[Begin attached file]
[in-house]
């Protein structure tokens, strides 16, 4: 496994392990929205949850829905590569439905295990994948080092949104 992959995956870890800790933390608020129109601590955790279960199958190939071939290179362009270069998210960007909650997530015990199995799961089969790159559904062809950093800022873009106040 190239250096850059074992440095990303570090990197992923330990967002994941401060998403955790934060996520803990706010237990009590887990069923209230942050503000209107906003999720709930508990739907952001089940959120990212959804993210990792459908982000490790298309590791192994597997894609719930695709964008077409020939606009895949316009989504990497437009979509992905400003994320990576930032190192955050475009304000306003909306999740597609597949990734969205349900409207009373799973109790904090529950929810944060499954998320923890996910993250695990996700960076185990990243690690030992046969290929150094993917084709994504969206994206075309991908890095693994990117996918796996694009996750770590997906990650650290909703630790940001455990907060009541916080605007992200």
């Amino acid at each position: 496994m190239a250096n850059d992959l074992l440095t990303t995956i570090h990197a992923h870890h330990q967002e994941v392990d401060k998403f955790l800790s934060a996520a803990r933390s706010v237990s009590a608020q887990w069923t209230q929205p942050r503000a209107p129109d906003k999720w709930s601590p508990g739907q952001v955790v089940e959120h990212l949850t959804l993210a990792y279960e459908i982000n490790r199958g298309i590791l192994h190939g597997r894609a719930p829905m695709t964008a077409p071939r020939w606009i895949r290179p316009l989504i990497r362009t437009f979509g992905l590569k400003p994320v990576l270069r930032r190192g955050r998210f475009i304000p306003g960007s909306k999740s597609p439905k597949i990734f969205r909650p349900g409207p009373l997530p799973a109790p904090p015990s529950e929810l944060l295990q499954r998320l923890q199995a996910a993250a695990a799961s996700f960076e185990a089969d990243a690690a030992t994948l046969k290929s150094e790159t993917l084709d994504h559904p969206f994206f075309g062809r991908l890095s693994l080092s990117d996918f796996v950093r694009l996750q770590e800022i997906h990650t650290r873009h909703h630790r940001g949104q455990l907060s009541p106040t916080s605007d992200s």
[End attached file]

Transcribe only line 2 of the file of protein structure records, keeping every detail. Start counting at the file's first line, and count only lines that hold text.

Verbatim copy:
């Protein structure tokens, strides 16, 4: 496994392990929205949850829905590569439905295990994948080092949104 992959995956870890800790933390608020129109601590955790279960199958190939071939290179362009270069998210960007909650997530015990199995799961089969790159559904062809950093800022873009106040 190239250096850059074992440095990303570090990197992923330990967002994941401060998403955790934060996520803990706010237990009590887990069923209230942050503000209107906003999720709930508990739907952001089940959120990212959804993210990792459908982000490790298309590791192994597997894609719930695709964008077409020939606009895949316009989504990497437009979509992905400003994320990576930032190192955050475009304000306003909306999740597609597949990734969205349900409207009373799973109790904090529950929810944060499954998320923890996910993250695990996700960076185990990243690690030992046969290929150094993917084709994504969206994206075309991908890095693994990117996918796996694009996750770590997906990650650290909703630790940001455990907060009541916080605007992200």